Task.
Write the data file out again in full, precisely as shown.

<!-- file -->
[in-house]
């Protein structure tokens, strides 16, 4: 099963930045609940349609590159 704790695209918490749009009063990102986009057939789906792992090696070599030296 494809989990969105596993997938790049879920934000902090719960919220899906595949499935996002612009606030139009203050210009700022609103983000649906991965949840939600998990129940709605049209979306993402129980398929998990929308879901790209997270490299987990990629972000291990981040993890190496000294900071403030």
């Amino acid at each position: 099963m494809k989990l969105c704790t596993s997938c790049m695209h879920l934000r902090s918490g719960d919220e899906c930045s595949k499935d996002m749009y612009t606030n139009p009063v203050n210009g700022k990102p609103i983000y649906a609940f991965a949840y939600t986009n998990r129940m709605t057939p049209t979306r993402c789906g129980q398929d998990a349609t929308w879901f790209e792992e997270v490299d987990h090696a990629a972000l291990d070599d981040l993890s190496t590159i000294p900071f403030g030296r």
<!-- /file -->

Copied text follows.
[in-house]
């Protein structure tokens, strides 16, 4: 099963930045609940349609590159 704790695209918490749009009063990102986009057939789906792992090696070599030296 494809989990969105596993997938790049879920934000902090719960919220899906595949499935996002612009606030139009203050210009700022609103983000649906991965949840939600998990129940709605049209979306993402129980398929998990929308879901790209997270490299987990990629972000291990981040993890190496000294900071403030």
């Amino acid at each position: 099963m494809k989990l969105c704790t596993s997938c790049m695209h879920l934000r902090s918490g719960d919220e899906c930045s595949k499935d996002m749009y612009t606030n139009p009063v203050n210009g700022k990102p609103i983000y649906a609940f991965a949840y939600t986009n998990r129940m709605t057939p049209t979306r993402c789906g129980q398929d998990a349609t929308w879901f790209e792992e997270v490299d987990h090696a990629a972000l291990d070599d981040l993890s190496t590159i000294p900071f403030g030296r």